26 Mistakes I See Founders Make When Pitching to VCs
Following on from last week’s post about the 30 Mistakes Tech Startups Make….Again and Again, I’ve followed this up with the mistakes that they make specifically when pitching to VCs.
Again this is based on many years of working with startups and seeing hundreds of pitches — many successful, but mostly not. It’s also worth pointing out that I’m writing specifically about VC investors here.
Before we get started, I’ve tried to avoid duplication with my previous post. So, just because you avoid all these in your pitch, if you fall foul of the fundamental business mistakes I wrote about before, you still won’t succeed.
Finally, sorry if these all seem bleeding obvious. But I have seen founders make every single one of these and in many cases, in multiple times in the same pitch.
1. Not getting an intro from a trusted source. The first test of an entrepreneur is finding a way of getting a warm intro. I know many VCs say that this isn’t necessary, but this is a key facet of human nature
2. Do your research on who you will be meeting. Don’t start lecturing them about what they already know. [I was recently asked if I knew anything about mobile advertising during a pitch.]
3. Asking for an NDA prior to, or in the meeting. VCs don’t sign them
4. Poor pitch deck. It should be a thing of beauty, crafted with the same care and time as your website
5. Poor pitch presentation — practice and hone it until you’re saying it in your sleep. Don’t ever just read your presentation aloud. Think seriously about investing in a Pitch Doctor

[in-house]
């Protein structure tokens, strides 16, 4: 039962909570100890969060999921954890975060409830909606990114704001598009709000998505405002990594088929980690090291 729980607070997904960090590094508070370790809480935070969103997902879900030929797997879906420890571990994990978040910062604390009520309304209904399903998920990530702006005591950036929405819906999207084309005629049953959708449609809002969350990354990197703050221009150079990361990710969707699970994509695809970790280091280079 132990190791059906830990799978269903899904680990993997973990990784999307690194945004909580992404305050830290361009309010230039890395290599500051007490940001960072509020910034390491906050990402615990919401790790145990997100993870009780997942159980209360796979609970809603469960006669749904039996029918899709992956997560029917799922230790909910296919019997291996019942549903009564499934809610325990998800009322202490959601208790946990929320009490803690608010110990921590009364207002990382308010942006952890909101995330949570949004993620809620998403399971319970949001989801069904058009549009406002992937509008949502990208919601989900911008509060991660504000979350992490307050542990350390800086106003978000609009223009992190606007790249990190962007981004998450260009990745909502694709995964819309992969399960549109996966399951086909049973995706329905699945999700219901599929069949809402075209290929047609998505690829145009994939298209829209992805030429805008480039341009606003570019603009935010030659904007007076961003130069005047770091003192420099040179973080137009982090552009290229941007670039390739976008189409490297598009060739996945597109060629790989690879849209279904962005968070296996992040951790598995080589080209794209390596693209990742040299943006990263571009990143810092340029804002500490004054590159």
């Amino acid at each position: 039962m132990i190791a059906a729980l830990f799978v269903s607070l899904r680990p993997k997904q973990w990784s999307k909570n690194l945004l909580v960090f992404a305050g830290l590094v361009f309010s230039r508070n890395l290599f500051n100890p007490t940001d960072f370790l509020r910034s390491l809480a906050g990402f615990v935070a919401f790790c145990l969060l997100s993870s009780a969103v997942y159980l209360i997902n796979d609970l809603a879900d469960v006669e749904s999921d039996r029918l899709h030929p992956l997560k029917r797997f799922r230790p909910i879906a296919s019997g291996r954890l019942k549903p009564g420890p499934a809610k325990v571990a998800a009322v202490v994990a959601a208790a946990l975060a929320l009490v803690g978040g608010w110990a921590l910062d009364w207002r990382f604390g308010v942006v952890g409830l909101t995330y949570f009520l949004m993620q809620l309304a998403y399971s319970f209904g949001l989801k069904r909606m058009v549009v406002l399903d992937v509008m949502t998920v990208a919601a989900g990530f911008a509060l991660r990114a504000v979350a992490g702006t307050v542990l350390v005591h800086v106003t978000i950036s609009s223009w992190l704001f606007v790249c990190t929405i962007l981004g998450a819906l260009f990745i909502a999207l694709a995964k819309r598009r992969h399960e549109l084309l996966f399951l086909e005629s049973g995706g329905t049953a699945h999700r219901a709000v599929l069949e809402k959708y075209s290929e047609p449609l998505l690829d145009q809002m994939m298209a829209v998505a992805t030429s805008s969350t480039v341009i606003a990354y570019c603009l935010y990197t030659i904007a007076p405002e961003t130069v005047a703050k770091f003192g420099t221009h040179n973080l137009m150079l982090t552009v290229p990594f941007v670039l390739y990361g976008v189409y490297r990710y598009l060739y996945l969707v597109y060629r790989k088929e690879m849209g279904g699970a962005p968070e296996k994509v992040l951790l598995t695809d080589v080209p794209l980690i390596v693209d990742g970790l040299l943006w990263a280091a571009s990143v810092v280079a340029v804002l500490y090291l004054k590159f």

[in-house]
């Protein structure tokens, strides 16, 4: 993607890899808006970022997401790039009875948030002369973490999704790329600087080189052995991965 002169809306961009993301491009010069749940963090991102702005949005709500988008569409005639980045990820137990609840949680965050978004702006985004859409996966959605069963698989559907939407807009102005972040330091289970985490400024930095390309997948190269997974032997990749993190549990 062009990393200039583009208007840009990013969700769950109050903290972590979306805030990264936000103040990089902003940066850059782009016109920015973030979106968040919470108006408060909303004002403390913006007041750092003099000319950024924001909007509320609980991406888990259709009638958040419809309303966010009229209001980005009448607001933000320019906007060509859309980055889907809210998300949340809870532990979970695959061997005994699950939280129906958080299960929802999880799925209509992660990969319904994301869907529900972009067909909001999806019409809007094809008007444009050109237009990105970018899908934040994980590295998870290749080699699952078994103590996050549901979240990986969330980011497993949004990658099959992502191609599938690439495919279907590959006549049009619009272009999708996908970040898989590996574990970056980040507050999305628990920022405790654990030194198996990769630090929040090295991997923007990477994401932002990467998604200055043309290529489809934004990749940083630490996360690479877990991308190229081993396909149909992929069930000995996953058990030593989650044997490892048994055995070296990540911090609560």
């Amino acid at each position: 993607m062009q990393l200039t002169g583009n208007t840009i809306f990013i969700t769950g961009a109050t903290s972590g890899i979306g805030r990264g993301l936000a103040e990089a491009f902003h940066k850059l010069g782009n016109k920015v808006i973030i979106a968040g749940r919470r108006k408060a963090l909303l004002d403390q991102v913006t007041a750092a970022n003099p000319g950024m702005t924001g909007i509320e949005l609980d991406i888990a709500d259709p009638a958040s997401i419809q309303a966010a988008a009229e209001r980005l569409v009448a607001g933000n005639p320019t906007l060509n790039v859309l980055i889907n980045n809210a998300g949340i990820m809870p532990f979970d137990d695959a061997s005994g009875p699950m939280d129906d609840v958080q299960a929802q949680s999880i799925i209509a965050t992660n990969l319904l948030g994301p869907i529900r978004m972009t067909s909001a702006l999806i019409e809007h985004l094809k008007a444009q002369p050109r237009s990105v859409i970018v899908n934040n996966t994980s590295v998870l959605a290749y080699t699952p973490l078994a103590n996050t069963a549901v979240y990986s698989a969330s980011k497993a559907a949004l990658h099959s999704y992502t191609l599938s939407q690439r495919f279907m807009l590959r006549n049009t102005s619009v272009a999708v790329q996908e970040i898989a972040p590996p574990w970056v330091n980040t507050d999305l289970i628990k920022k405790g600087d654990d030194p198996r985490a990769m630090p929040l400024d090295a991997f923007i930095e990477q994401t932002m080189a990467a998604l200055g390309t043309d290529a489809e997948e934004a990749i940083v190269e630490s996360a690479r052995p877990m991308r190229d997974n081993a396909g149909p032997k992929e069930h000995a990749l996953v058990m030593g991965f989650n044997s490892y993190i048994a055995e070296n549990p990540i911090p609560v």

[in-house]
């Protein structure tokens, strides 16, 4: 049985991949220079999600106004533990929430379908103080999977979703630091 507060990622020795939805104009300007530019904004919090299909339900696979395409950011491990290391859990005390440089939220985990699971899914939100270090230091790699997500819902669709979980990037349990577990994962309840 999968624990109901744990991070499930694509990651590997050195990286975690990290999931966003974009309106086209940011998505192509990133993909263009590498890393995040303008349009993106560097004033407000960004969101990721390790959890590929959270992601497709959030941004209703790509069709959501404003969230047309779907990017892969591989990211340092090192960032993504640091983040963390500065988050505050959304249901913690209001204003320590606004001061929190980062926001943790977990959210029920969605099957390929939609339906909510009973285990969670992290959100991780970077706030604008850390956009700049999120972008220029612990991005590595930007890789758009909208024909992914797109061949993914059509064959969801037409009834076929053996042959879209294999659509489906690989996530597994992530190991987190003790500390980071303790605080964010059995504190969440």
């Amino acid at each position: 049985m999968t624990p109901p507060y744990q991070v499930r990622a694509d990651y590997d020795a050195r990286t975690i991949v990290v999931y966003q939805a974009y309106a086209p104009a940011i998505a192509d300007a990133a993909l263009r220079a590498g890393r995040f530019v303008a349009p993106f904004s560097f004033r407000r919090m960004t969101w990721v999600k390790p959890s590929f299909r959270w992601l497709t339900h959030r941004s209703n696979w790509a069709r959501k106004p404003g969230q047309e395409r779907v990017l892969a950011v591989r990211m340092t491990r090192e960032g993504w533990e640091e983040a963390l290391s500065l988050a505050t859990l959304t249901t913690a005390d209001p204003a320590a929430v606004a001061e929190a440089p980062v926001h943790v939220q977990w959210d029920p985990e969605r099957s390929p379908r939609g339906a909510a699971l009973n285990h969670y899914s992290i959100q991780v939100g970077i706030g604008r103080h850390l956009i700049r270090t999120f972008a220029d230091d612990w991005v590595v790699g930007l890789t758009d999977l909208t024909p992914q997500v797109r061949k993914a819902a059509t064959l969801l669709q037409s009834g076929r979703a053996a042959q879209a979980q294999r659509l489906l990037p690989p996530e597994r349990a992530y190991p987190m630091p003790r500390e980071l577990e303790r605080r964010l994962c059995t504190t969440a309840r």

6. Not demonstrating the massive size of the market being addressed
7. “If we just get just X% of the market, we’ll make $$Billions”. Top down market sizing is a no-no, but can be a useful tool as a pre-meeting sanity check, but any extrapolation from huge numbers loses credibility
8. Not knowing what crucial KPIs are and not knowing them by heart
9. Getting too technical without being asked or equally saying that the tech is being “dumbed down” for the prospective investors
10. Saying your projections are “conservative”
11. Unbelievable revenue projections in Year 5.
12. Sell the team. Why will they make it happen? What is their previous track record that points to future success? Don’t assume that they know who you are. NB Europeans tend to be overly modest about this
13. Sell the advisory board. What notable industry figures have you been able to attract?
14. Glossing over the importance of market timing — why now?
15. Under-thinking marketing/growth and sales costs. Saying your product will “go viral” is not a good answer
16. Using buzz words
17. Taking too many team members to the meeting. And make sure everyone who does attend has a role
18. Delegating a pitch meeting to another team member. The CEO always goes
19. Arguing with other team members during the pitch and/or interrupting each other
20. Having a part-time Chairman lead the meeting — needs to be the CEO and operational team
21. Taking along a professional advisor and/or intermediary is generally a bad idea — certainly at early stage
22. Claiming to have no competition, dismissing them out of hand and not being able to discuss this intelligently
23. Talking about what an exit will look like
24. Being too conservative about how much you need to raise and what you’ll be able to achieve with that
25. Talking about an impending “big deal” with a big player in the market. It’s worthless until the money is flowing
26. Underestimating in your projections how much more time EVERYTHING takes
And finally, a bonus mistake — Wearing suits (Thiel’s Law)
Thanks to my friend, Charles Seely, for editing and adding to the list, based on his many years of helping startups raising funding.